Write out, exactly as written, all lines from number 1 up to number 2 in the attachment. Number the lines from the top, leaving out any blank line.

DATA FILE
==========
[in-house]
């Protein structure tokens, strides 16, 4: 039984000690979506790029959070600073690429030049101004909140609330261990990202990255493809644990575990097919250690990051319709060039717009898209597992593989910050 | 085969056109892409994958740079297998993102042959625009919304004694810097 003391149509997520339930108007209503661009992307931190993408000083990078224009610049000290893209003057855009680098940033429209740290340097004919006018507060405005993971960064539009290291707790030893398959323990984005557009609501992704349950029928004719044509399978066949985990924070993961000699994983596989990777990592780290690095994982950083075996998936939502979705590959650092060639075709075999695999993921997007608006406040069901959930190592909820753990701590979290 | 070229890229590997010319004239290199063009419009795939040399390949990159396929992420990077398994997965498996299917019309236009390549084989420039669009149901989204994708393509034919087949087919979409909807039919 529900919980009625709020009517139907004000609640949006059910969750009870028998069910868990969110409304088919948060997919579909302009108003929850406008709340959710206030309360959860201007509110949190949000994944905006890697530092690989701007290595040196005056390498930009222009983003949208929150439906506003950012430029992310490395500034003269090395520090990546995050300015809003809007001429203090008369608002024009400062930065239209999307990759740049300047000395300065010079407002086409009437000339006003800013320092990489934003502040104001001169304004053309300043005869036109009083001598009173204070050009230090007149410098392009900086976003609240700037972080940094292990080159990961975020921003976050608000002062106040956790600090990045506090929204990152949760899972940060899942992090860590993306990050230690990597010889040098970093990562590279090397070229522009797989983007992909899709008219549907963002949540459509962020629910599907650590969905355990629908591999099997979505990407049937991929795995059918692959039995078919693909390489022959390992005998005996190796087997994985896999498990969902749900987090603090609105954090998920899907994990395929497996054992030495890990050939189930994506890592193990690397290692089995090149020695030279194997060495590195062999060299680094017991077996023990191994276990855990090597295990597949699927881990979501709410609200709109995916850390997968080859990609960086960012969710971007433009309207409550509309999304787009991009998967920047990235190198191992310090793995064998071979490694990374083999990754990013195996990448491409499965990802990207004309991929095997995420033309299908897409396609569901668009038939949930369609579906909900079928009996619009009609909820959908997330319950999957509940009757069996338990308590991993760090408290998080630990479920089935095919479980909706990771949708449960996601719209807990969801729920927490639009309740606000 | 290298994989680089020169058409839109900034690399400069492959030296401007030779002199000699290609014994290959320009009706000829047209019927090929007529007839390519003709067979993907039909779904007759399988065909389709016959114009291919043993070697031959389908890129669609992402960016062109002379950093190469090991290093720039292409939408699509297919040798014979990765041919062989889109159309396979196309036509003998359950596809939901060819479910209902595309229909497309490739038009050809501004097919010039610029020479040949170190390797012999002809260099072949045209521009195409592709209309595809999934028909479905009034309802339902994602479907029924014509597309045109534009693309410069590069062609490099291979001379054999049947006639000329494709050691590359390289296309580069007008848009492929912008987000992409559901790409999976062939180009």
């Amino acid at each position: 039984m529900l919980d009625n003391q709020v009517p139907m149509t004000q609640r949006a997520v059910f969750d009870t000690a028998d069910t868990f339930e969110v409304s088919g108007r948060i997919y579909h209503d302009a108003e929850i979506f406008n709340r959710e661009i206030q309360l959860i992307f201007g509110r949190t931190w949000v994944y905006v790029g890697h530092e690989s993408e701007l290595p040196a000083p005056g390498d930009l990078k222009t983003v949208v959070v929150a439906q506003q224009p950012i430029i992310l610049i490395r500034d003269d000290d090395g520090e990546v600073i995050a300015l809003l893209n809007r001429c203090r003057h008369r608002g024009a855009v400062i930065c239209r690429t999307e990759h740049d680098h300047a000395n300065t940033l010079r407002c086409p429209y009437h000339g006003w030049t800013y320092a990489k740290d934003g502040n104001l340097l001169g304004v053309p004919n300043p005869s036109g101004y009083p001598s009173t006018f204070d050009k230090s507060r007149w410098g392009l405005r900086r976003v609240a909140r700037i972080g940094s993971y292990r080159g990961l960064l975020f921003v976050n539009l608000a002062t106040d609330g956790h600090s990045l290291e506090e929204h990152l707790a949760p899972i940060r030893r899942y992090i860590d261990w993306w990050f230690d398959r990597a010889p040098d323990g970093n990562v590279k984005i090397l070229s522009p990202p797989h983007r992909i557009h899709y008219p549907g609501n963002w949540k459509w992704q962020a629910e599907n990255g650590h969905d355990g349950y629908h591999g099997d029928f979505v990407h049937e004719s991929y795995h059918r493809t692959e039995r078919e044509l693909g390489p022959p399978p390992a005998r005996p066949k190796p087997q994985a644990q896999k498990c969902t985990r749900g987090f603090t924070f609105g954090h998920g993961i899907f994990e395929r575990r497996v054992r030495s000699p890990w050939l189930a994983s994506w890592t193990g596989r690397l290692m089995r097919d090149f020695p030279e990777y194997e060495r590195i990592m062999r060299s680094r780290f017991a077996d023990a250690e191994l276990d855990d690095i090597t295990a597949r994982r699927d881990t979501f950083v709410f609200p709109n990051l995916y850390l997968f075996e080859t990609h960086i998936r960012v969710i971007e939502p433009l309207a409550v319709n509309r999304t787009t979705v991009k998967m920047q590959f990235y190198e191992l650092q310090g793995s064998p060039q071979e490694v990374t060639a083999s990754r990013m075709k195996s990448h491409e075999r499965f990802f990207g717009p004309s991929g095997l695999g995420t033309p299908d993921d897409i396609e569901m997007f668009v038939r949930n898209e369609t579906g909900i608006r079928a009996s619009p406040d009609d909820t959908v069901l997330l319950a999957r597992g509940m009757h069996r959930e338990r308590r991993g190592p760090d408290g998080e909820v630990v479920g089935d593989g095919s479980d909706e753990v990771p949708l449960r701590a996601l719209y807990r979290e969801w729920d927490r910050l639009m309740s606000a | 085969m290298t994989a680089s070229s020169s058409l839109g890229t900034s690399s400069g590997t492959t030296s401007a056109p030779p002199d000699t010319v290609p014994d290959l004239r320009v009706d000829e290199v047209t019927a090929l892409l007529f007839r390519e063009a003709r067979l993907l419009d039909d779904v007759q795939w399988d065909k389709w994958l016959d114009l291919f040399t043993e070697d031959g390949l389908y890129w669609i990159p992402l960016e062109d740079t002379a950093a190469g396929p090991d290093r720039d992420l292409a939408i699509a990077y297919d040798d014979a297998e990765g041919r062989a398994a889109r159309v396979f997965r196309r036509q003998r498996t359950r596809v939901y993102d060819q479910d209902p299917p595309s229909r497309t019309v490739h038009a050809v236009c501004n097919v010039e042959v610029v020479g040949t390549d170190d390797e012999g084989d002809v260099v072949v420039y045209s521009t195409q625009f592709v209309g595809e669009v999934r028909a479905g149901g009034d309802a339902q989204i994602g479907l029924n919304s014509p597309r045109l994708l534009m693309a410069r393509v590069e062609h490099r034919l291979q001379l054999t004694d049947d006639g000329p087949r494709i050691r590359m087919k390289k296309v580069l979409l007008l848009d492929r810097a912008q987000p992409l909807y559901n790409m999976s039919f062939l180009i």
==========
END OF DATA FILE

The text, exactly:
[in-house]
């Protein structure tokens, strides 16, 4: 039984000690979506790029959070600073690429030049101004909140609330261990990202990255493809644990575990097919250690990051319709060039717009898209597992593989910050 | 085969056109892409994958740079297998993102042959625009919304004694810097 003391149509997520339930108007209503661009992307931190993408000083990078224009610049000290893209003057855009680098940033429209740290340097004919006018507060405005993971960064539009290291707790030893398959323990984005557009609501992704349950029928004719044509399978066949985990924070993961000699994983596989990777990592780290690095994982950083075996998936939502979705590959650092060639075709075999695999993921997007608006406040069901959930190592909820753990701590979290 | 070229890229590997010319004239290199063009419009795939040399390949990159396929992420990077398994997965498996299917019309236009390549084989420039669009149901989204994708393509034919087949087919979409909807039919 529900919980009625709020009517139907004000609640949006059910969750009870028998069910868990969110409304088919948060997919579909302009108003929850406008709340959710206030309360959860201007509110949190949000994944905006890697530092690989701007290595040196005056390498930009222009983003949208929150439906506003950012430029992310490395500034003269090395520090990546995050300015809003809007001429203090008369608002024009400062930065239209999307990759740049300047000395300065010079407002086409009437000339006003800013320092990489934003502040104001001169304004053309300043005869036109009083001598009173204070050009230090007149410098392009900086976003609240700037972080940094292990080159990961975020921003976050608000002062106040956790600090990045506090929204990152949760899972940060899942992090860590993306990050230690990597010889040098970093990562590279090397070229522009797989983007992909899709008219549907963002949540459509962020629910599907650590969905355990629908591999099997979505990407049937991929795995059918692959039995078919693909390489022959390992005998005996190796087997994985896999498990969902749900987090603090609105954090998920899907994990395929497996054992030495890990050939189930994506890592193990690397290692089995090149020695030279194997060495590195062999060299680094017991077996023990191994276990855990090597295990597949699927881990979501709410609200709109995916850390997968080859990609960086960012969710971007433009309207409550509309999304787009991009998967920047990235190198191992310090793995064998071979490694990374083999990754990013195996990448491409499965990802990207004309991929095997995420033309299908897409396609569901668009038939949930369609579906909900079928009996619009009609909820959908997330319950999957509940009757069996338990308590991993760090408290998080630990479920089935095919479980909706990771949708449960996601719209807990969801729920927490639009309740606000 | 290298994989680089020169058409839109900034690399400069492959030296401007030779002199000699290609014994290959320009009706000829047209019927090929007529007839390519003709067979993907039909779904007759399988065909389709016959114009291919043993070697031959389908890129669609992402960016062109002379950093190469090991290093720039292409939408699509297919040798014979990765041919062989889109159309396979196309036509003998359950596809939901060819479910209902595309229909497309490739038009050809501004097919010039610029020479040949170190390797012999002809260099072949045209521009195409592709209309595809999934028909479905009034309802339902994602479907029924014509597309045109534009693309410069590069062609490099291979001379054999049947006639000329494709050691590359390289296309580069007008848009492929912008987000992409559901790409999976062939180009």